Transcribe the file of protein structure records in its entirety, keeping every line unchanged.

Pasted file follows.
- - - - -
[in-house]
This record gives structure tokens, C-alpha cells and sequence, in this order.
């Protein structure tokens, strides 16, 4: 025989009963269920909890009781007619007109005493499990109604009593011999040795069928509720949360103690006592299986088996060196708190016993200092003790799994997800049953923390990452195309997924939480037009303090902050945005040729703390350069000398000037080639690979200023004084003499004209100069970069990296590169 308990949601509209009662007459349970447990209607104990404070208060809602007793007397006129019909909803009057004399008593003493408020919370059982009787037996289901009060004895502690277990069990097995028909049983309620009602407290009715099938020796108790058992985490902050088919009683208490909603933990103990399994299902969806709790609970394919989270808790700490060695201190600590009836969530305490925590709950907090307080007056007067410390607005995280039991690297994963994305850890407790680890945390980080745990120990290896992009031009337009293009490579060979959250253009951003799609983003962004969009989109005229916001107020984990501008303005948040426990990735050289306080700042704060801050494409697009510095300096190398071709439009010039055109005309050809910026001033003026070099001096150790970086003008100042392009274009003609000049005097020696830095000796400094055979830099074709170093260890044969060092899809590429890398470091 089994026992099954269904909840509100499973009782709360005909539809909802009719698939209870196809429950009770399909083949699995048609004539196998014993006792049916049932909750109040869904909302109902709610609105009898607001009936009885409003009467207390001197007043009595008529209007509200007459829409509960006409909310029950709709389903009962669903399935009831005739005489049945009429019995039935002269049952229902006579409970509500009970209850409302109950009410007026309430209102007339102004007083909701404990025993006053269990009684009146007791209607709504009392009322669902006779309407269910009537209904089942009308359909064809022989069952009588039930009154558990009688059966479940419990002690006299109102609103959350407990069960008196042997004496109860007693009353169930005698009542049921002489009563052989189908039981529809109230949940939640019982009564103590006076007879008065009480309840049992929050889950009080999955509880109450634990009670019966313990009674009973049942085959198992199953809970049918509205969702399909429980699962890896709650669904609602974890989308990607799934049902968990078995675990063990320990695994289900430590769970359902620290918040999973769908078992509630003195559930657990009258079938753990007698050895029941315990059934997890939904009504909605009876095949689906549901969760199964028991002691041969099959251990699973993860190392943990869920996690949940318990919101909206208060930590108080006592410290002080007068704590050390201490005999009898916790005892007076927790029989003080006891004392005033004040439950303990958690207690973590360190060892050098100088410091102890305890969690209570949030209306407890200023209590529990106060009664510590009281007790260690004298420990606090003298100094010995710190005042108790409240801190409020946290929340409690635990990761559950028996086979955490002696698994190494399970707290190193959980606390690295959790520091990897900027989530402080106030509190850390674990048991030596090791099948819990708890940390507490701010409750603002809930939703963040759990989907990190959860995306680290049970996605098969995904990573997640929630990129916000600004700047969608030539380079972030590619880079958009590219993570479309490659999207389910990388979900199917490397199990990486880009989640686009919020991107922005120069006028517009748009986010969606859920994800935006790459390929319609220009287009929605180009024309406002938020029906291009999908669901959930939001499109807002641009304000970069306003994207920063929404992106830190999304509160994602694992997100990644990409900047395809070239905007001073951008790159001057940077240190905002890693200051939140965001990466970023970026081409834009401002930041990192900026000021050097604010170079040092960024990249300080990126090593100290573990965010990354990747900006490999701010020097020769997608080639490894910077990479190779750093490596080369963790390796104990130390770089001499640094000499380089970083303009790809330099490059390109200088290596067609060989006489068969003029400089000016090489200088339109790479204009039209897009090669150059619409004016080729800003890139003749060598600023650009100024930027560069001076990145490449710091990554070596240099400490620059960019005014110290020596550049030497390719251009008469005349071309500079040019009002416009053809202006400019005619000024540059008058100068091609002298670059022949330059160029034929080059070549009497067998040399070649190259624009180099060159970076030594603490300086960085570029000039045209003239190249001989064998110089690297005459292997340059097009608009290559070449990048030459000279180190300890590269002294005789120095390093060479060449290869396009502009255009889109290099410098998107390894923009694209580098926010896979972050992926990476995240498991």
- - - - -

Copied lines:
[in-house]
This record gives structure tokens, C-alpha cells and sequence, in this order.
């Protein structure tokens, strides 16, 4: 025989009963269920909890009781007619007109005493499990109604009593011999040795069928509720949360103690006592299986088996060196708190016993200092003790799994997800049953923390990452195309997924939480037009303090902050945005040729703390350069000398000037080639690979200023004084003499004209100069970069990296590169 308990949601509209009662007459349970447990209607104990404070208060809602007793007397006129019909909803009057004399008593003493408020919370059982009787037996289901009060004895502690277990069990097995028909049983309620009602407290009715099938020796108790058992985490902050088919009683208490909603933990103990399994299902969806709790609970394919989270808790700490060695201190600590009836969530305490925590709950907090307080007056007067410390607005995280039991690297994963994305850890407790680890945390980080745990120990290896992009031009337009293009490579060979959250253009951003799609983003962004969009989109005229916001107020984990501008303005948040426990990735050289306080700042704060801050494409697009510095300096190398071709439009010039055109005309050809910026001033003026070099001096150790970086003008100042392009274009003609000049005097020696830095000796400094055979830099074709170093260890044969060092899809590429890398470091 089994026992099954269904909840509100499973009782709360005909539809909802009719698939209870196809429950009770399909083949699995048609004539196998014993006792049916049932909750109040869904909302109902709610609105009898607001009936009885409003009467207390001197007043009595008529209007509200007459829409509960006409909310029950709709389903009962669903399935009831005739005489049945009429019995039935002269049952229902006579409970509500009970209850409302109950009410007026309430209102007339102004007083909701404990025993006053269990009684009146007791209607709504009392009322669902006779309407269910009537209904089942009308359909064809022989069952009588039930009154558990009688059966479940419990002690006299109102609103959350407990069960008196042997004496109860007693009353169930005698009542049921002489009563052989189908039981529809109230949940939640019982009564103590006076007879008065009480309840049992929050889950009080999955509880109450634990009670019966313990009674009973049942085959198992199953809970049918509205969702399909429980699962890896709650669904609602974890989308990607799934049902968990078995675990063990320990695994289900430590769970359902620290918040999973769908078992509630003195559930657990009258079938753990007698050895029941315990059934997890939904009504909605009876095949689906549901969760199964028991002691041969099959251990699973993860190392943990869920996690949940318990919101909206208060930590108080006592410290002080007068704590050390201490005999009898916790005892007076927790029989003080006891004392005033004040439950303990958690207690973590360190060892050098100088410091102890305890969690209570949030209306407890200023209590529990106060009664510590009281007790260690004298420990606090003298100094010995710190005042108790409240801190409020946290929340409690635990990761559950028996086979955490002696698994190494399970707290190193959980606390690295959790520091990897900027989530402080106030509190850390674990048991030596090791099948819990708890940390507490701010409750603002809930939703963040759990989907990190959860995306680290049970996605098969995904990573997640929630990129916000600004700047969608030539380079972030590619880079958009590219993570479309490659999207389910990388979900199917490397199990990486880009989640686009919020991107922005120069006028517009748009986010969606859920994800935006790459390929319609220009287009929605180009024309406002938020029906291009999908669901959930939001499109807002641009304000970069306003994207920063929404992106830190999304509160994602694992997100990644990409900047395809070239905007001073951008790159001057940077240190905002890693200051939140965001990466970023970026081409834009401002930041990192900026000021050097604010170079040092960024990249300080990126090593100290573990965010990354990747900006490999701010020097020769997608080639490894910077990479190779750093490596080369963790390796104990130390770089001499640094000499380089970083303009790809330099490059390109200088290596067609060989006489068969003029400089000016090489200088339109790479204009039209897009090669150059619409004016080729800003890139003749060598600023650009100024930027560069001076990145490449710091990554070596240099400490620059960019005014110290020596550049030497390719251009008469005349071309500079040019009002416009053809202006400019005619000024540059008058100068091609002298670059022949330059160029034929080059070549009497067998040399070649190259624009180099060159970076030594603490300086960085570029000039045209003239190249001989064998110089690297005459292997340059097009608009290559070449990048030459000279180190300890590269002294005789120095390093060479060449290869396009502009255009889109290099410098998107390894923009694209580098926010896979972050992926990476995240498991």